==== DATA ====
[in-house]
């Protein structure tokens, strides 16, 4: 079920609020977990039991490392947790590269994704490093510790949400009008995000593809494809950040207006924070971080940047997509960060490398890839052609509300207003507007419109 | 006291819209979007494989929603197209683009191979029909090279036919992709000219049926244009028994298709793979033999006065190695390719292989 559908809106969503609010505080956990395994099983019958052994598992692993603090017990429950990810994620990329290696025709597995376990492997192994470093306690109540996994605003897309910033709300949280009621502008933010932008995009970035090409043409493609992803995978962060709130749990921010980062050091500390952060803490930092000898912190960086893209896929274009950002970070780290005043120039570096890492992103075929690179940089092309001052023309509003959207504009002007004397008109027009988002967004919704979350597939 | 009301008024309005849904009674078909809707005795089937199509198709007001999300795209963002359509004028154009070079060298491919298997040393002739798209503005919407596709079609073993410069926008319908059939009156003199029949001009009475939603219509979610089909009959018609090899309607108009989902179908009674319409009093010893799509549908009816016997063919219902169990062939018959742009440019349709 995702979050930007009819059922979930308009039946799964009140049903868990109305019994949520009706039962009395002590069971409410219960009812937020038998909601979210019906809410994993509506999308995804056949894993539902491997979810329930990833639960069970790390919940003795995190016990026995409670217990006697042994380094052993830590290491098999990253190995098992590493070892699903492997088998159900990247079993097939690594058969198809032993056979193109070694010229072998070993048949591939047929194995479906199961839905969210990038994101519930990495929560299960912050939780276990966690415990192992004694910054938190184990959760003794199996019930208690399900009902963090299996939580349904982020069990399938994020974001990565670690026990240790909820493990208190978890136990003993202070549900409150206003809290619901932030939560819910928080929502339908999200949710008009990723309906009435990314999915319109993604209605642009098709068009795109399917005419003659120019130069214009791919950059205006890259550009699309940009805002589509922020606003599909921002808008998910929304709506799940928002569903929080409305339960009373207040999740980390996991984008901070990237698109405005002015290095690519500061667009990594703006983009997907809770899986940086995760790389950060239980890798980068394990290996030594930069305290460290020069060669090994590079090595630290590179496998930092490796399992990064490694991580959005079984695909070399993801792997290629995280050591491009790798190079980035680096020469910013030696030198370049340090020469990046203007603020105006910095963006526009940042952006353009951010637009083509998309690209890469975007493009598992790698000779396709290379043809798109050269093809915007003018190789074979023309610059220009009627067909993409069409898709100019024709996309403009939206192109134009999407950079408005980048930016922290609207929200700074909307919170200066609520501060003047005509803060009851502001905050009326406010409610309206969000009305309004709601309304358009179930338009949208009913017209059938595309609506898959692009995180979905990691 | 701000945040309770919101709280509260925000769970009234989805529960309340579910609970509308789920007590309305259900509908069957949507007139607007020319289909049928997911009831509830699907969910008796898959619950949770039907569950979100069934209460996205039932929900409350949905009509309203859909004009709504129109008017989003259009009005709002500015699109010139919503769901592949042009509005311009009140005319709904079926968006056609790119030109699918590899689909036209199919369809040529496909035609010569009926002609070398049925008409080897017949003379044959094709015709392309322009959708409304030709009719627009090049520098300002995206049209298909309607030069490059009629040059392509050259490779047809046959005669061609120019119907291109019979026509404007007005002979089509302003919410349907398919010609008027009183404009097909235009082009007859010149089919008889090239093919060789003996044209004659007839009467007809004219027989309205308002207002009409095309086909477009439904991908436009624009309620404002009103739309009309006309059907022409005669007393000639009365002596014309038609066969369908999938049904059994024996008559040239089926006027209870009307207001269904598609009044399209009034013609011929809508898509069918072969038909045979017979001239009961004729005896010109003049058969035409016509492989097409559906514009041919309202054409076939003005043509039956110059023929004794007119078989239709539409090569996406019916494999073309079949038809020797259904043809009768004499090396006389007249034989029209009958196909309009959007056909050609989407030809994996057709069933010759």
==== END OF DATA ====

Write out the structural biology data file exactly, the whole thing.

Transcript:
[in-house]
């Protein structure tokens, strides 16, 4: 079920609020977990039991490392947790590269994704490093510790949400009008995000593809494809950040207006924070971080940047997509960060490398890839052609509300207003507007419109 | 006291819209979007494989929603197209683009191979029909090279036919992709000219049926244009028994298709793979033999006065190695390719292989 559908809106969503609010505080956990395994099983019958052994598992692993603090017990429950990810994620990329290696025709597995376990492997192994470093306690109540996994605003897309910033709300949280009621502008933010932008995009970035090409043409493609992803995978962060709130749990921010980062050091500390952060803490930092000898912190960086893209896929274009950002970070780290005043120039570096890492992103075929690179940089092309001052023309509003959207504009002007004397008109027009988002967004919704979350597939 | 009301008024309005849904009674078909809707005795089937199509198709007001999300795209963002359509004028154009070079060298491919298997040393002739798209503005919407596709079609073993410069926008319908059939009156003199029949001009009475939603219509979610089909009959018609090899309607108009989902179908009674319409009093010893799509549908009816016997063919219902169990062939018959742009440019349709 995702979050930007009819059922979930308009039946799964009140049903868990109305019994949520009706039962009395002590069971409410219960009812937020038998909601979210019906809410994993509506999308995804056949894993539902491997979810329930990833639960069970790390919940003795995190016990026995409670217990006697042994380094052993830590290491098999990253190995098992590493070892699903492997088998159900990247079993097939690594058969198809032993056979193109070694010229072998070993048949591939047929194995479906199961839905969210990038994101519930990495929560299960912050939780276990966690415990192992004694910054938190184990959760003794199996019930208690399900009902963090299996939580349904982020069990399938994020974001990565670690026990240790909820493990208190978890136990003993202070549900409150206003809290619901932030939560819910928080929502339908999200949710008009990723309906009435990314999915319109993604209605642009098709068009795109399917005419003659120019130069214009791919950059205006890259550009699309940009805002589509922020606003599909921002808008998910929304709506799940928002569903929080409305339960009373207040999740980390996991984008901070990237698109405005002015290095690519500061667009990594703006983009997907809770899986940086995760790389950060239980890798980068394990290996030594930069305290460290020069060669090994590079090595630290590179496998930092490796399992990064490694991580959005079984695909070399993801792997290629995280050591491009790798190079980035680096020469910013030696030198370049340090020469990046203007603020105006910095963006526009940042952006353009951010637009083509998309690209890469975007493009598992790698000779396709290379043809798109050269093809915007003018190789074979023309610059220009009627067909993409069409898709100019024709996309403009939206192109134009999407950079408005980048930016922290609207929200700074909307919170200066609520501060003047005509803060009851502001905050009326406010409610309206969000009305309004709601309304358009179930338009949208009913017209059938595309609506898959692009995180979905990691 | 701000945040309770919101709280509260925000769970009234989805529960309340579910609970509308789920007590309305259900509908069957949507007139607007020319289909049928997911009831509830699907969910008796898959619950949770039907569950979100069934209460996205039932929900409350949905009509309203859909004009709504129109008017989003259009009005709002500015699109010139919503769901592949042009509005311009009140005319709904079926968006056609790119030109699918590899689909036209199919369809040529496909035609010569009926002609070398049925008409080897017949003379044959094709015709392309322009959708409304030709009719627009090049520098300002995206049209298909309607030069490059009629040059392509050259490779047809046959005669061609120019119907291109019979026509404007007005002979089509302003919410349907398919010609008027009183404009097909235009082009007859010149089919008889090239093919060789003996044209004659007839009467007809004219027989309205308002207002009409095309086909477009439904991908436009624009309620404002009103739309009309006309059907022409005669007393000639009365002596014309038609066969369908999938049904059994024996008559040239089926006027209870009307207001269904598609009044399209009034013609011929809508898509069918072969038909045979017979001239009961004729005896010109003049058969035409016509492989097409559906514009041919309202054409076939003005043509039956110059023929004794007119078989239709539409090569996406019916494999073309079949038809020797259904043809009768004499090396006389007249034989029209009958196909309009959007056909050609989407030809994996057709069933010759």